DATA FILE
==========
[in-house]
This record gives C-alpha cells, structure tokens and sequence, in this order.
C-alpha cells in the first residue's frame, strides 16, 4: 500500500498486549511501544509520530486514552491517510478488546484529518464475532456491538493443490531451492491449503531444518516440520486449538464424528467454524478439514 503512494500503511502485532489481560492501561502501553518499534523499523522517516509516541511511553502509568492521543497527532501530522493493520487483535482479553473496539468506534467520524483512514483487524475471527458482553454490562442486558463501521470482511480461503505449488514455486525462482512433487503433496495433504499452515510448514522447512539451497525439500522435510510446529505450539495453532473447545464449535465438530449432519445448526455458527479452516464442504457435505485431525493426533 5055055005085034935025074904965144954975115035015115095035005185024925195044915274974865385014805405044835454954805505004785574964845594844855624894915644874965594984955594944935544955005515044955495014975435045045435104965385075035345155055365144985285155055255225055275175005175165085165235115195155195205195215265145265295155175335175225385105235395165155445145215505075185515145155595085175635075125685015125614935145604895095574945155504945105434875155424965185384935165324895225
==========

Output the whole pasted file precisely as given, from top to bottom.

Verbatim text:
[in-house]
This record gives C-alpha cells, structure tokens and sequence, in this order.
C-alpha cells in the first residue's frame, strides 16, 4: 500500500498486549511501544509520530486514552491517510478488546484529518464475532456491538493443490531451492491449503531444518516440520486449538464424528467454524478439514 503512494500503511502485532489481560492501561502501553518499534523499523522517516509516541511511553502509568492521543497527532501530522493493520487483535482479553473496539468506534467520524483512514483487524475471527458482553454490562442486558463501521470482511480461503505449488514455486525462482512433487503433496495433504499452515510448514522447512539451497525439500522435510510446529505450539495453532473447545464449535465438530449432519445448526455458527479452516464442504457435505485431525493426533 5055055005085034935025074904965144954975115035015115095035005185024925195044915274974865385014805405044835454954805505004785574964845594844855624894915644874965594984955594944935544955005515044955495014975435045045435104965385075035345155055365144985285155055255225055275175005175165085165235115195155195205195215265145265295155175335175225385105235395165155445145215505075185515145155595085175635075125685015125614935145604895095574945155504945105434875155424965185384935165324895225